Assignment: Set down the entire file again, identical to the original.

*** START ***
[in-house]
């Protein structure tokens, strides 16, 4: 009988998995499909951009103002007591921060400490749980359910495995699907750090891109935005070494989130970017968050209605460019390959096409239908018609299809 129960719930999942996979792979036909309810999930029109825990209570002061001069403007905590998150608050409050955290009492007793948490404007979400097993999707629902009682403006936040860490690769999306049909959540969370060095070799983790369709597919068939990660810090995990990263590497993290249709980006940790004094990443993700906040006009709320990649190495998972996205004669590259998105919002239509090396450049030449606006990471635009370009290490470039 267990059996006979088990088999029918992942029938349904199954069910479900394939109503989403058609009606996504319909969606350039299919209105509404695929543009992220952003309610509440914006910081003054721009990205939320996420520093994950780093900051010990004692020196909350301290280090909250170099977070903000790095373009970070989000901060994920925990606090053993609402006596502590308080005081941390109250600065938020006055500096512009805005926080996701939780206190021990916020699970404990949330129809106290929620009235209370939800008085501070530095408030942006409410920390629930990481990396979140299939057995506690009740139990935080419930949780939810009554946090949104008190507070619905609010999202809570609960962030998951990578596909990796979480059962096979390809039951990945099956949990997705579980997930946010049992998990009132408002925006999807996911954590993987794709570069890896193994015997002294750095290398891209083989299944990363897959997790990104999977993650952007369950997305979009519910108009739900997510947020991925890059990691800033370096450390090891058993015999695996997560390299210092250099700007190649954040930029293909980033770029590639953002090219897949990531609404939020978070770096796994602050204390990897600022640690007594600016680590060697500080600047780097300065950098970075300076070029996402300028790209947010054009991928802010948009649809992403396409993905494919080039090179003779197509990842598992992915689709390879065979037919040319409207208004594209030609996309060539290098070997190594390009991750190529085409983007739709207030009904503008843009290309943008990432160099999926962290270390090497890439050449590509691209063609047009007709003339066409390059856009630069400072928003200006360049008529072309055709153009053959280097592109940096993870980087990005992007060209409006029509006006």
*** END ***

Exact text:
[in-house]
């Protein structure tokens, strides 16, 4: 009988998995499909951009103002007591921060400490749980359910495995699907750090891109935005070494989130970017968050209605460019390959096409239908018609299809 129960719930999942996979792979036909309810999930029109825990209570002061001069403007905590998150608050409050955290009492007793948490404007979400097993999707629902009682403006936040860490690769999306049909959540969370060095070799983790369709597919068939990660810090995990990263590497993290249709980006940790004094990443993700906040006009709320990649190495998972996205004669590259998105919002239509090396450049030449606006990471635009370009290490470039 267990059996006979088990088999029918992942029938349904199954069910479900394939109503989403058609009606996504319909969606350039299919209105509404695929543009992220952003309610509440914006910081003054721009990205939320996420520093994950780093900051010990004692020196909350301290280090909250170099977070903000790095373009970070989000901060994920925990606090053993609402006596502590308080005081941390109250600065938020006055500096512009805005926080996701939780206190021990916020699970404990949330129809106290929620009235209370939800008085501070530095408030942006409410920390629930990481990396979140299939057995506690009740139990935080419930949780939810009554946090949104008190507070619905609010999202809570609960962030998951990578596909990796979480059962096979390809039951990945099956949990997705579980997930946010049992998990009132408002925006999807996911954590993987794709570069890896193994015997002294750095290398891209083989299944990363897959997790990104999977993650952007369950997305979009519910108009739900997510947020991925890059990691800033370096450390090891058993015999695996997560390299210092250099700007190649954040930029293909980033770029590639953002090219897949990531609404939020978070770096796994602050204390990897600022640690007594600016680590060697500080600047780097300065950098970075300076070029996402300028790209947010054009991928802010948009649809992403396409993905494919080039090179003779197509990842598992992915689709390879065979037919040319409207208004594209030609996309060539290098070997190594390009991750190529085409983007739709207030009904503008843009290309943008990432160099999926962290270390090497890439050449590509691209063609047009007709003339066409390059856009630069400072928003200006360049008529072309055709153009053959280097592109940096993870980087990005992007060209409006029509006006």